This Veterans Day 2015, markets are open, banks are closed and settlement is a little different from the norm. WASHINGTON, November 6, 2015 – As a public service, this column always offers a short article indicating how trading and settlement rules work for upcoming Federal holidays, most of which find the markets closed. In the case of a settled trade, when settlement day arrives, you can cut a check for the profits you’ve booked (if any, given that it’s 2015), or whatever the proceeds of the transaction might be after commissions. Likewise on the buy side—money to buy x shares of stock must be in your account within those three days so it’s there for settlement day. Since Veterans Day is a trading day but not a settlement day, if your 3-day wait starts on or coincides with the 11th, you simply need to tack on an extra day in your calculations, since the 11th doesn’t count.
If you happen to be trading in them directly, international markets will differ, of course. In the meantime, here’s wishing everyone a Happy Veterans Day Holiday in advance, even if most of our readers still have to go out to work.
They can also choose when to trade and are not liable to rules that make trading compulsory for a certain amount of time. As we recall, back in relatively recent history, the Veterans Day time off was traded in by TPTB (The Powers That Be) to allow employers to use the day elsewhere in the year, like padding the Thanksgiving Day holiday with the extra day to make a long weekend out of it, which most employees tended to assemble for themselves anyway. After those days have elapsed, the trade is considered “settled,” a little bit like when your bank puts a “hold” on a large check you’ve deposited in your account in order to make sure that check actually clears before making those funds available to you. Simpler still, if you’re in this situation, the regular way settlement day for your transaction is effectively a day later than you thought.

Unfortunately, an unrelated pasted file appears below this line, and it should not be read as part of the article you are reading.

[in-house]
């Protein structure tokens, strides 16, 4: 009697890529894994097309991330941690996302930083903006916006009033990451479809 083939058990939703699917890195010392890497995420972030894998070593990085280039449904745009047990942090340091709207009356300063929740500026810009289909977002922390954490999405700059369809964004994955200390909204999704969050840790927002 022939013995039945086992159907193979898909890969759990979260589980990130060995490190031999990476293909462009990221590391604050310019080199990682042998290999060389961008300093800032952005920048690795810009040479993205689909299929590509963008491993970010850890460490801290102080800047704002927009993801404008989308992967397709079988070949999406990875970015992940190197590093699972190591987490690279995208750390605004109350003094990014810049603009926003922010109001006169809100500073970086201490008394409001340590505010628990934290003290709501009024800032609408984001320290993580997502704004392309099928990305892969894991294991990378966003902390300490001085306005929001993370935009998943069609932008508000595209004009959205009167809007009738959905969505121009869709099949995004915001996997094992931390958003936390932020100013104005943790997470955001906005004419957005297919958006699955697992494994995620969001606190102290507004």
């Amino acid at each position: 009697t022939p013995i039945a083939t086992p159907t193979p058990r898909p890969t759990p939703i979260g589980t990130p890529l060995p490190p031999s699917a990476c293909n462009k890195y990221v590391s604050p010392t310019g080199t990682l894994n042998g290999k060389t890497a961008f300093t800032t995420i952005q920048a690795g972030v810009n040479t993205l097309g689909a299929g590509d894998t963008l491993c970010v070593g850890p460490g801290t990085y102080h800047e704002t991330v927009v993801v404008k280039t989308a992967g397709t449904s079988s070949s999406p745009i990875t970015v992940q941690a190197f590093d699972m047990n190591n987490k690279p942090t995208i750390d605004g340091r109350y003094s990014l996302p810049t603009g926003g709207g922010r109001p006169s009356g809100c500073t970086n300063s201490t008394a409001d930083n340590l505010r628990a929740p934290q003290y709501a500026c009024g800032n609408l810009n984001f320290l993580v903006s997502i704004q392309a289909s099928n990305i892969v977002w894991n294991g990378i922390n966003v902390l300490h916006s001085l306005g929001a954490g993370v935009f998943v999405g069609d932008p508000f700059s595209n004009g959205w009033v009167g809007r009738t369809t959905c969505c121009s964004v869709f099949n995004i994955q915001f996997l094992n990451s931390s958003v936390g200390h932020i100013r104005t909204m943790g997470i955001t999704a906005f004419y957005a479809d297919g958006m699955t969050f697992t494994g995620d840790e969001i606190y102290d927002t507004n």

If you have questions on this or any other issue involved with the upcoming holiday, be sure to call your friendly broker, as nuances can vary among firms and this column can’t be aware of them all, particularly when it comes to trading on foreign exchanges.
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Federal Reserve, and such low trading interest could continue until mid-December, when the Fed holds a policymaking meeting to decide its monetary policy.
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